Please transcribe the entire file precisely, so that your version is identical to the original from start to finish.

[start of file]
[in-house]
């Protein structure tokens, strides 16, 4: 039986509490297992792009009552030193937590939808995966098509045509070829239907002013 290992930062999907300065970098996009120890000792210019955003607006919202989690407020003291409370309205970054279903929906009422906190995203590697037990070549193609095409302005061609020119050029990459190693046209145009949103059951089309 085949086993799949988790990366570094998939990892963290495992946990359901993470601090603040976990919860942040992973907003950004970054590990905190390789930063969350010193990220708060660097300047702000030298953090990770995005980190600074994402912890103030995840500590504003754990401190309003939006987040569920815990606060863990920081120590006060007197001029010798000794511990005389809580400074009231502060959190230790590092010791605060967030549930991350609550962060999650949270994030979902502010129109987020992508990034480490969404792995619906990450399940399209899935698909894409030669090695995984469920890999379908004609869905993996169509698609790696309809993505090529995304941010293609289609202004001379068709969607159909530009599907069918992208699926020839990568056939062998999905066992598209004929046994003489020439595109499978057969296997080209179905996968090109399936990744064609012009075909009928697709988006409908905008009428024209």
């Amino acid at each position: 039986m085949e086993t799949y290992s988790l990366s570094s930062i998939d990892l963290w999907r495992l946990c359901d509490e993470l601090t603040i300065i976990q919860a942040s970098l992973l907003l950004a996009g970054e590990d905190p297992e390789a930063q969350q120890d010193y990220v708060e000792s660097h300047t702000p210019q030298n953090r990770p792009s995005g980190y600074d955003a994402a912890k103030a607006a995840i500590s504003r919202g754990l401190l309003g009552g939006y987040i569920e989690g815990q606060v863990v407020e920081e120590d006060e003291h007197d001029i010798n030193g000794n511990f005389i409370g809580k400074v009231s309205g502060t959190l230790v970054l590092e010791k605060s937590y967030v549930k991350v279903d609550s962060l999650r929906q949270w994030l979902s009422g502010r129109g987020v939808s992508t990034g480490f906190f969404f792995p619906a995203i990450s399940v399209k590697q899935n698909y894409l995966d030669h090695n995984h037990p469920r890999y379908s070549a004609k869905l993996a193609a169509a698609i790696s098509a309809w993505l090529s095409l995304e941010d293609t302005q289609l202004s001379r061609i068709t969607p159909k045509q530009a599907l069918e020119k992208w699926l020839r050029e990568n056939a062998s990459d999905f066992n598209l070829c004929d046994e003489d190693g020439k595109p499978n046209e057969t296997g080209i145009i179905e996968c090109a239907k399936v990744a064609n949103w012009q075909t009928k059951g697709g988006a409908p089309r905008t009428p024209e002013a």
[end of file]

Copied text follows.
[in-house]
């Protein structure tokens, strides 16, 4: 039986509490297992792009009552030193937590939808995966098509045509070829239907002013 290992930062999907300065970098996009120890000792210019955003607006919202989690407020003291409370309205970054279903929906009422906190995203590697037990070549193609095409302005061609020119050029990459190693046209145009949103059951089309 085949086993799949988790990366570094998939990892963290495992946990359901993470601090603040976990919860942040992973907003950004970054590990905190390789930063969350010193990220708060660097300047702000030298953090990770995005980190600074994402912890103030995840500590504003754990401190309003939006987040569920815990606060863990920081120590006060007197001029010798000794511990005389809580400074009231502060959190230790590092010791605060967030549930991350609550962060999650949270994030979902502010129109987020992508990034480490969404792995619906990450399940399209899935698909894409030669090695995984469920890999379908004609869905993996169509698609790696309809993505090529995304941010293609289609202004001379068709969607159909530009599907069918992208699926020839990568056939062998999905066992598209004929046994003489020439595109499978057969296997080209179905996968090109399936990744064609012009075909009928697709988006409908905008009428024209």
């Amino acid at each position: 039986m085949e086993t799949y290992s988790l990366s570094s930062i998939d990892l963290w999907r495992l946990c359901d509490e993470l601090t603040i300065i976990q919860a942040s970098l992973l907003l950004a996009g970054e590990d905190p297992e390789a930063q969350q120890d010193y990220v708060e000792s660097h300047t702000p210019q030298n953090r990770p792009s995005g980190y600074d955003a994402a912890k103030a607006a995840i500590s504003r919202g754990l401190l309003g009552g939006y987040i569920e989690g815990q606060v863990v407020e920081e120590d006060e003291h007197d001029i010798n030193g000794n511990f005389i409370g809580k400074v009231s309205g502060t959190l230790v970054l590092e010791k605060s937590y967030v549930k991350v279903d609550s962060l999650r929906q949270w994030l979902s009422g502010r129109g987020v939808s992508t990034g480490f906190f969404f792995p619906a995203i990450s399940v399209k590697q899935n698909y894409l995966d030669h090695n995984h037990p469920r890999y379908s070549a004609k869905l993996a193609a169509a698609i790696s098509a309809w993505l090529s095409l995304e941010d293609t302005q289609l202004s001379r061609i068709t969607p159909k045509q530009a599907l069918e020119k992208w699926l020839r050029e990568n056939a062998s990459d999905f066992n598209l070829c004929d046994e003489d190693g020439k595109p499978n046209e057969t296997g080209i145009i179905e996968c090109a239907k399936v990744a064609n949103w012009q075909t009928k059951g697709g988006a409908p089309r905008t009428p024209e002013a």